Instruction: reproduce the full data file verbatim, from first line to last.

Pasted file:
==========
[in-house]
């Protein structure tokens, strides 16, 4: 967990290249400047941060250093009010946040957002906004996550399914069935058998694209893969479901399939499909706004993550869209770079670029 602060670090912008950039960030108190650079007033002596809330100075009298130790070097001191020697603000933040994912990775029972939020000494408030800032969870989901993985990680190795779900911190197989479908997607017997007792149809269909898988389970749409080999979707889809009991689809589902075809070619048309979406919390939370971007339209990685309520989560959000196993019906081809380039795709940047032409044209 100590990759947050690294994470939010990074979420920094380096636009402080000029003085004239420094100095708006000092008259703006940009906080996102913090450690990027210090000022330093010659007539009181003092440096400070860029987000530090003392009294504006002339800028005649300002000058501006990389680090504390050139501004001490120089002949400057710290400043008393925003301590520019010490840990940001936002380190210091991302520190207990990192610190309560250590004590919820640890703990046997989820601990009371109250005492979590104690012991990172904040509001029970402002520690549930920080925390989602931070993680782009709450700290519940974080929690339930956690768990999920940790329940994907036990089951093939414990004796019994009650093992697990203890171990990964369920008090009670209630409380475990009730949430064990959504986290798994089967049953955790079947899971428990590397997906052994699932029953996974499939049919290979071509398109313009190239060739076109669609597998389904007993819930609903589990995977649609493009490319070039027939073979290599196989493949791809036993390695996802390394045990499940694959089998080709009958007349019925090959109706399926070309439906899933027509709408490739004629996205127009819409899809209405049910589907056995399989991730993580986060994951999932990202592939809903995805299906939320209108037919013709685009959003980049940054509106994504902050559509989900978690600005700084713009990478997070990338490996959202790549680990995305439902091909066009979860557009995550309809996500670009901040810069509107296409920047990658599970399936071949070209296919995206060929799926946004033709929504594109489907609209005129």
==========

[in-house]
């Protein structure tokens, strides 16, 4: 967990290249400047941060250093009010946040957002906004996550399914069935058998694209893969479901399939499909706004993550869209770079670029 602060670090912008950039960030108190650079007033002596809330100075009298130790070097001191020697603000933040994912990775029972939020000494408030800032969870989901993985990680190795779900911190197989479908997607017997007792149809269909898988389970749409080999979707889809009991689809589902075809070619048309979406919390939370971007339209990685309520989560959000196993019906081809380039795709940047032409044209 100590990759947050690294994470939010990074979420920094380096636009402080000029003085004239420094100095708006000092008259703006940009906080996102913090450690990027210090000022330093010659007539009181003092440096400070860029987000530090003392009294504006002339800028005649300002000058501006990389680090504390050139501004001490120089002949400057710290400043008393925003301590520019010490840990940001936002380190210091991302520190207990990192610190309560250590004590919820640890703990046997989820601990009371109250005492979590104690012991990172904040509001029970402002520690549930920080925390989602931070993680782009709450700290519940974080929690339930956690768990999920940790329940994907036990089951093939414990004796019994009650093992697990203890171990990964369920008090009670209630409380475990009730949430064990959504986290798994089967049953955790079947899971428990590397997906052994699932029953996974499939049919290979071509398109313009190239060739076109669609597998389904007993819930609903589990995977649609493009490319070039027939073979290599196989493949791809036993390695996802390394045990499940694959089998080709009958007349019925090959109706399926070309439906899933027509709408490739004629996205127009819409899809209405049910589907056995399989991730993580986060994951999932990202592939809903995805299906939320209108037919013709685009959003980049940054509106994504902050559509989900978690600005700084713009990478997070990338490996959202790549680990995305439902091909066009979860557009995550309809996500670009901040810069509107296409920047990658599970399936071949070209296919995206060929799926946004033709929504594109489907609209005129």